Wellington High School DP, Dominic Killalea explains their Digital Citizenship programme, which begins at Year 9. Dominic also discusses some of the challenges they have faced opening up the network to students and how they have dealt with these challenges.
I think we all felt, as the staff, really strongly about opening up the network. And then, if we’re going to put students in that position where they’ve got a device in their hands potentially all day, then we need to explicitly teach them about the responsibility that goes with that.
We put in place a digital citizenship programme at year nine, so that when they come to the school, they learn about being safe in an online environment. It’s all very well to explicitly talk to them about keeping safe, the reality is that those tools can be a distraction. Facebook can be a fantastic tool to use, it can also be a massive distraction. And we would have parents emailing us and ringing us up and saying, “Why is my daughter on Facebook at the moment?”. They’re putting up posts that weren’t related to school at all. So we had to look at that problem. We talked about it as the staff and we decided that we should block it and then review the decision at a later time.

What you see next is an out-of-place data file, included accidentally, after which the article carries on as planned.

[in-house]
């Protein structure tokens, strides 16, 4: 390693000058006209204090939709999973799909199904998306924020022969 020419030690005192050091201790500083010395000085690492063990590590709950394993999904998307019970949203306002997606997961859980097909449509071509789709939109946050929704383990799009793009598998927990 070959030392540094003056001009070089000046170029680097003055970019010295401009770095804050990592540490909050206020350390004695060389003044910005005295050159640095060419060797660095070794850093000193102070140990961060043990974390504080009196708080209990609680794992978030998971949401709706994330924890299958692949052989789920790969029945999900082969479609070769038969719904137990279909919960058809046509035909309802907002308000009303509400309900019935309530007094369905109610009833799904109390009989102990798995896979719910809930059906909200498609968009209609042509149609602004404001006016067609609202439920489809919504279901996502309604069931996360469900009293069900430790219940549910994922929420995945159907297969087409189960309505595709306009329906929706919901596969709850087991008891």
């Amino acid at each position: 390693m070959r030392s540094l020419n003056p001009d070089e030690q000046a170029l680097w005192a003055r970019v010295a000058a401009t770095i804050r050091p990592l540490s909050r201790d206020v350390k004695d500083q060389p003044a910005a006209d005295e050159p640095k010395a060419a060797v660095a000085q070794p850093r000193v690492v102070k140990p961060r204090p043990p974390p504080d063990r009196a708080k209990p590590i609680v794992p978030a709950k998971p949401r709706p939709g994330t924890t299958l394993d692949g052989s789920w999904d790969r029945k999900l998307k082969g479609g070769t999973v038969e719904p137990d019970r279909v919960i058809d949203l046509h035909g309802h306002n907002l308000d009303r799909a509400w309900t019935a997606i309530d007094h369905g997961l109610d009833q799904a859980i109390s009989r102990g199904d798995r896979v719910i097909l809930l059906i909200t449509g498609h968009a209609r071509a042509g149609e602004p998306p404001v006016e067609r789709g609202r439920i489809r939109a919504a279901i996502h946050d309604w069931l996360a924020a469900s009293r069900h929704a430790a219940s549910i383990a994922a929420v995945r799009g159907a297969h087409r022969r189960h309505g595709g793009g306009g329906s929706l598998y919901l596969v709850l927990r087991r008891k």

So we have blocked Facebook and we haven’t changed that at the moment. It’s pretty much the only thing we block. The approach we previously had was when students were getting really distracted, we’d put them on sort of a list where they couldn’t access Facebook, or they couldn’t access YouTube, if those things were too distracting for them. The difficulty with that of course is that then you have in your class, five kids that can’t access the YouTube video that you want them all to access. So that’s not equity.